Economic losses in marine fisheries, resulting from poor management, inefficiencies, and over-fishing, add up to a staggering US$50 billion per year, according to a new World Bank-FAO report released yesterday.
Taken over the last three decades these losses total over US$2 trillion, a figure roughly equivalent to the GDP of Italy.
But, 'The Sunken Billions: The Economic Justification for Fisheries Reform,' a joint study by the two agencies, also argues that well-managed marine fisheries could turn most of these losses, into sustainable economic benefits for millions of fishers, and coastal communities.
“Sustainable fisheries require political will to replace incentives for over-fishing with incentives for responsible stewardship,” said Kieran Kelleher, Fisheries Team Leader for the World Bank. “It is not just about boats and fish. This report provides decision-makers with the economic arguments for the reforms needed.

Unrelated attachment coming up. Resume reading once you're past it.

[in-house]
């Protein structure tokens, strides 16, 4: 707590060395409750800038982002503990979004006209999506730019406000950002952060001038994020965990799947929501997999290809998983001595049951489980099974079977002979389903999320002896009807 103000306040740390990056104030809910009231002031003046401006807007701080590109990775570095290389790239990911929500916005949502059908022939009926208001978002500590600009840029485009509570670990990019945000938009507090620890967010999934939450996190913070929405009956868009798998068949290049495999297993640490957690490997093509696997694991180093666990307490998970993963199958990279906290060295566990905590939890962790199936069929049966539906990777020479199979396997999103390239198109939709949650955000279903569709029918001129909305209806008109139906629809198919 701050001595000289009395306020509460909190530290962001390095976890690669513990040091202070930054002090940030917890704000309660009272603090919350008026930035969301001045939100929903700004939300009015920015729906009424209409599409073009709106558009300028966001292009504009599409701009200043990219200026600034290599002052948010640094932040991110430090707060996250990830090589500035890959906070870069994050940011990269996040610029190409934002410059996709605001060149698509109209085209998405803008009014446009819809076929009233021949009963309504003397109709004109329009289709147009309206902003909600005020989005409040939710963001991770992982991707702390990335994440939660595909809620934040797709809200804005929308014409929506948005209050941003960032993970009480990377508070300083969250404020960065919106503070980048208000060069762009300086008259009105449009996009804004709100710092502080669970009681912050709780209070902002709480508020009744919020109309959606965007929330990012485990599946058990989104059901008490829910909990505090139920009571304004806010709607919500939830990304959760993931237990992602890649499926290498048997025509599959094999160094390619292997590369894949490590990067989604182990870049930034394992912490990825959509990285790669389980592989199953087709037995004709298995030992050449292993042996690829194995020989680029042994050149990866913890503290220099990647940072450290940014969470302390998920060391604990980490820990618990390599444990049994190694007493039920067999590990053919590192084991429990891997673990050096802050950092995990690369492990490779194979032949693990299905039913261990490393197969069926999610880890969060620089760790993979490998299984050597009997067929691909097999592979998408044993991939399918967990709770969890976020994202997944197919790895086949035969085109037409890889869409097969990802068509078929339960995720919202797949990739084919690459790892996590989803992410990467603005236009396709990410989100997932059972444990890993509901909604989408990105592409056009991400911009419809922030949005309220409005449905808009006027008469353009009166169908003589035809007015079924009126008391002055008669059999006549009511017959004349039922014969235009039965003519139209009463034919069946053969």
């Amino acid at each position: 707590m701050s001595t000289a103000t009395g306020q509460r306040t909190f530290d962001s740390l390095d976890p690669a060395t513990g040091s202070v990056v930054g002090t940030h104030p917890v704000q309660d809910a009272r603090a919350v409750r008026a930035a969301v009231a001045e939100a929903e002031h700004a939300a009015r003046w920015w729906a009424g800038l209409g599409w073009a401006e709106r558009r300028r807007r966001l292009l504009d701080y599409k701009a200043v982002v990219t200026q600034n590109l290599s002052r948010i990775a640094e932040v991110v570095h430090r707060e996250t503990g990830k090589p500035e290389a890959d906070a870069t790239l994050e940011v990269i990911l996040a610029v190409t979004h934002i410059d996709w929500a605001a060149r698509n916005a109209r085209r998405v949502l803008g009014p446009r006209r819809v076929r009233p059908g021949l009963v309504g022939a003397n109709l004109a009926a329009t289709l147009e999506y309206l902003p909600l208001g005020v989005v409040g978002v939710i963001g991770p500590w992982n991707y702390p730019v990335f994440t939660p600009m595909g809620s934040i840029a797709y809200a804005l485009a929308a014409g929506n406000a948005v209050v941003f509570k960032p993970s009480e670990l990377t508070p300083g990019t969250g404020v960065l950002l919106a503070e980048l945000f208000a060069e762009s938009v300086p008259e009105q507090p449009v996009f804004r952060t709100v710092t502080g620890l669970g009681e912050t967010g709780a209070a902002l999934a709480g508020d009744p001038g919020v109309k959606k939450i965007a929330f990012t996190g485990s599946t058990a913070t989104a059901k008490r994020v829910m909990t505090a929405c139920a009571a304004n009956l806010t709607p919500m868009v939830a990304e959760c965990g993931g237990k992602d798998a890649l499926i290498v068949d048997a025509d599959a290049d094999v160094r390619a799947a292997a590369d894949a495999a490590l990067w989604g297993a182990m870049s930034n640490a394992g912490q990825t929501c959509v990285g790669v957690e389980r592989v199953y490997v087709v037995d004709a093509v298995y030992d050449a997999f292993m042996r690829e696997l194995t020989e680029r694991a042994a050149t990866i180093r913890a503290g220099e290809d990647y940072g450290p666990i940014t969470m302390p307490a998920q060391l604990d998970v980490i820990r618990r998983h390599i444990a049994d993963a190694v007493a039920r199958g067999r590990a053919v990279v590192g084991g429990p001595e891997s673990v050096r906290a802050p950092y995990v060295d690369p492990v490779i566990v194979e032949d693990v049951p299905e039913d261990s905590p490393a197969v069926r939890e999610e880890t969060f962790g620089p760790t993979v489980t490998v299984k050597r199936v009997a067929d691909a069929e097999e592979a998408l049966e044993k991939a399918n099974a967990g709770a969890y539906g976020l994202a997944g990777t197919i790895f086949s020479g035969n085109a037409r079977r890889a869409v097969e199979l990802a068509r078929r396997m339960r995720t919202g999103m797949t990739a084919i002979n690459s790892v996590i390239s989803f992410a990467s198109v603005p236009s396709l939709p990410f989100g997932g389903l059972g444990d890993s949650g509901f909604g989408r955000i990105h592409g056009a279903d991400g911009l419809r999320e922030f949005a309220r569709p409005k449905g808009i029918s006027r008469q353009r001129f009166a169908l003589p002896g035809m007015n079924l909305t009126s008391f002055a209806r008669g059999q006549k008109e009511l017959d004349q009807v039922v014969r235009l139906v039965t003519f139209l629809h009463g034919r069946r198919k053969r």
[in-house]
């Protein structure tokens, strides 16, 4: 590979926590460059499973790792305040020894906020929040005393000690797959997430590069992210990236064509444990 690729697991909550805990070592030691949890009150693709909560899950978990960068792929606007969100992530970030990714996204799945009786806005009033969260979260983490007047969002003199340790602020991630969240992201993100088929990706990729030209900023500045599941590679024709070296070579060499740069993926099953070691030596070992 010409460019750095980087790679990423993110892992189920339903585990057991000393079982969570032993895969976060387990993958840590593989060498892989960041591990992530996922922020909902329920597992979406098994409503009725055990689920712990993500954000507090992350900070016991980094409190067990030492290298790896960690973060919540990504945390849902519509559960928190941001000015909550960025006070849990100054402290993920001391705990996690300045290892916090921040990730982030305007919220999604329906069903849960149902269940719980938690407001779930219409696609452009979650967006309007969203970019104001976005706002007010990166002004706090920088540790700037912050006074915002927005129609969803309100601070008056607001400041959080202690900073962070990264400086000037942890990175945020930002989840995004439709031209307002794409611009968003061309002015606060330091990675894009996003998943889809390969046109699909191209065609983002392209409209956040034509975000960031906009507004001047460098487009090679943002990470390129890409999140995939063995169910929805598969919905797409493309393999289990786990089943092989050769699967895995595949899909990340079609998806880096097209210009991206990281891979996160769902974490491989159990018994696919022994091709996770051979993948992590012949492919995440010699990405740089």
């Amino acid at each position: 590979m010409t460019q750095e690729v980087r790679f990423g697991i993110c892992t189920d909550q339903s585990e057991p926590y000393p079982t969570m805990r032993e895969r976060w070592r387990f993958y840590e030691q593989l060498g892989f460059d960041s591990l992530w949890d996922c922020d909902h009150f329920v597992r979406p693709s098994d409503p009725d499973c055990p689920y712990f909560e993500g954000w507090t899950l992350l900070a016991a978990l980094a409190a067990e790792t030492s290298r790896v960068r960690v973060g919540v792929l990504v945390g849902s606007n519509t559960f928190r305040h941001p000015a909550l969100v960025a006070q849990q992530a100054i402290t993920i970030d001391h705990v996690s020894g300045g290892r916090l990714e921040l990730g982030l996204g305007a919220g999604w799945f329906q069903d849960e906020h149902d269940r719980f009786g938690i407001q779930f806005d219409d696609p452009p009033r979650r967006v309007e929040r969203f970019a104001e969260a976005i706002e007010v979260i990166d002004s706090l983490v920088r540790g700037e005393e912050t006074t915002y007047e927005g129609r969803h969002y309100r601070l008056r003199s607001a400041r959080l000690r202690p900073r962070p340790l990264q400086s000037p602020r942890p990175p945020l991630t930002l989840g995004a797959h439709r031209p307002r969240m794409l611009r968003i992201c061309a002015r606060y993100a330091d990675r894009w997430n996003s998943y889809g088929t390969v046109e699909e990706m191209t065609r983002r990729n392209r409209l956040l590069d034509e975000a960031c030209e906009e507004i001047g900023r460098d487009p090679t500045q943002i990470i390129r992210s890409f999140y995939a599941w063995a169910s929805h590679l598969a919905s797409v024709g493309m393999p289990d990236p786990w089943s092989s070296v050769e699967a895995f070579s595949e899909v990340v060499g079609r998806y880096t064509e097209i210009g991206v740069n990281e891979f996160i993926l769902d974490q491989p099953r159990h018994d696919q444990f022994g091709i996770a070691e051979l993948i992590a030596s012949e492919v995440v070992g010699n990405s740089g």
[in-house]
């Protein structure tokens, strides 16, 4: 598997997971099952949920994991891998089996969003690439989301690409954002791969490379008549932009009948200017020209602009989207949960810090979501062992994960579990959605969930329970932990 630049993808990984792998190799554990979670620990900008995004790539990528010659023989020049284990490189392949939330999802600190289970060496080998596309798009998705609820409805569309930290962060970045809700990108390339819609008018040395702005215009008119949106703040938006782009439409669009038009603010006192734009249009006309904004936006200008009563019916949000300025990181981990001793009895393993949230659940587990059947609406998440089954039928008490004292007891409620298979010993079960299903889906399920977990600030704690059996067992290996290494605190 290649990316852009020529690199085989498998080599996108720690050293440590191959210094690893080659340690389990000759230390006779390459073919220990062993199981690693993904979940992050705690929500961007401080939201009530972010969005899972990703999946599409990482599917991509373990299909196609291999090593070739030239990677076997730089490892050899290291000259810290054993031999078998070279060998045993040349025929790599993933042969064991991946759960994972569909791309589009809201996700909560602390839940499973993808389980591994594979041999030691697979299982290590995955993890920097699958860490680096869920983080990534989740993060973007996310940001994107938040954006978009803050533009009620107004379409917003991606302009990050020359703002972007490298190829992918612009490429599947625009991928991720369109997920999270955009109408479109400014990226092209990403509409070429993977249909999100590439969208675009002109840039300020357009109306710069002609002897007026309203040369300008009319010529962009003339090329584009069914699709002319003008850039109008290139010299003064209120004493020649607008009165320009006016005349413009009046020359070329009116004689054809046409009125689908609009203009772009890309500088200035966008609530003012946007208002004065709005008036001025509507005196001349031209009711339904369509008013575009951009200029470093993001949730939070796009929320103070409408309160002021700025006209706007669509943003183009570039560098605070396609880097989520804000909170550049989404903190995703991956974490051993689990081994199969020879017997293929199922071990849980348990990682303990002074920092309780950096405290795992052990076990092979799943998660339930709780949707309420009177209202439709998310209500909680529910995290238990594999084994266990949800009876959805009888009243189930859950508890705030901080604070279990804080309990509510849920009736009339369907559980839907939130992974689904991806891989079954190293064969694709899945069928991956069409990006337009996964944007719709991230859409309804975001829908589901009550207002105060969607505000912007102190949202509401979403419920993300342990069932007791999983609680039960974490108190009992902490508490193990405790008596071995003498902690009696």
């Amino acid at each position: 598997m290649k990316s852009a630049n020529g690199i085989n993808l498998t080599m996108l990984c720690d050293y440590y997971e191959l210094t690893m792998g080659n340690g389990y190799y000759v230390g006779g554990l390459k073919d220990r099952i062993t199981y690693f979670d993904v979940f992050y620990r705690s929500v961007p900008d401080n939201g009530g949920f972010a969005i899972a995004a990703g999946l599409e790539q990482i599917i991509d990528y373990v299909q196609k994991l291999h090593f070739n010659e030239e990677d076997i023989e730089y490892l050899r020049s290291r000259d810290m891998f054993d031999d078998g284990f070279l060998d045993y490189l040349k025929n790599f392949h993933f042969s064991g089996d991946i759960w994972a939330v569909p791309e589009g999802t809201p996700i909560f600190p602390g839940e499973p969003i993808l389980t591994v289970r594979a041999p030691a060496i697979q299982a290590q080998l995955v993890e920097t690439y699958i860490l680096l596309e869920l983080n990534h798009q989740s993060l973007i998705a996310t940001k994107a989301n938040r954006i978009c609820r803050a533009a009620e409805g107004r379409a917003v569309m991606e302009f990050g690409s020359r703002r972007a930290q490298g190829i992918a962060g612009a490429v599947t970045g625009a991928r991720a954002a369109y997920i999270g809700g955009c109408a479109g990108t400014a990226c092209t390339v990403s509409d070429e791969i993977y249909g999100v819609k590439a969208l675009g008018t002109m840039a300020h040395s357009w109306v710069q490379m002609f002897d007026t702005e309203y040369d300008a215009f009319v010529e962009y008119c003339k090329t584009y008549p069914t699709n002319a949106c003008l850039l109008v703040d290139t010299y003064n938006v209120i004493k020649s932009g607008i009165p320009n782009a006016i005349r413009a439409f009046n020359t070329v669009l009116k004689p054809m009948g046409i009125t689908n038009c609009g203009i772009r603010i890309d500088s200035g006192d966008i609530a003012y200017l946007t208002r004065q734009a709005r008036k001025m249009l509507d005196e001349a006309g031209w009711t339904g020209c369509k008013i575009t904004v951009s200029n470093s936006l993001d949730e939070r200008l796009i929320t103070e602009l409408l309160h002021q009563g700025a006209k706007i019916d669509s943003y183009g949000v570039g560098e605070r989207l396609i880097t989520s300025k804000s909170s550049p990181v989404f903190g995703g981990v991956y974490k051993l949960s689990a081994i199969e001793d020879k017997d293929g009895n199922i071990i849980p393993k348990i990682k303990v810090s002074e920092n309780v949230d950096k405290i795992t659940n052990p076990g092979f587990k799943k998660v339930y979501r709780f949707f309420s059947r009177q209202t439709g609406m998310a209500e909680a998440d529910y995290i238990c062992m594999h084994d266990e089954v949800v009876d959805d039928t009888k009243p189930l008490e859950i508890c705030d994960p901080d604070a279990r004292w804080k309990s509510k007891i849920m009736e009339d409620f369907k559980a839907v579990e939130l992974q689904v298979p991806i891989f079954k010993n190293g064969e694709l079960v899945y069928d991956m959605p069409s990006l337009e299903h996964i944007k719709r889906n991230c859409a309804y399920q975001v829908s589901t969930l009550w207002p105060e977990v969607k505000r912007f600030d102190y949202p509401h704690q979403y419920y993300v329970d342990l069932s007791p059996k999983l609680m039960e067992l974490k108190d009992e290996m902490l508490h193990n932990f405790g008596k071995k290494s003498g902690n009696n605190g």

“Strengthened fishing rights, can provide fishers and fishing communities with incentives to fish in an economically efficient and socially responsible manner. Phasing out subsidies that enhance redundant fishing capacity and harvesting effort, will improve efficiency. Greater transparency in allocation of fish resources, and greater public accountability for fisheries management, and health of fish stocks, will help ecolabelling initiatives to certify sustainable fisheries.”
According to the report the bulk of losses occur in two main ways. First, depleted fish stocks mean that there are fewer fish to catch, and therefore the cost of finding and catching them is greater than it might be.
Second, fleet overcapacity means that the economic benefits of fishing are dissipated due to redundant investment and operating costs.
The report stresses that the figure of US$50 billion represented a conservative estimate – it excludes losses to recreational fisheries and marine tourism, as well as losses due to illegal fishing.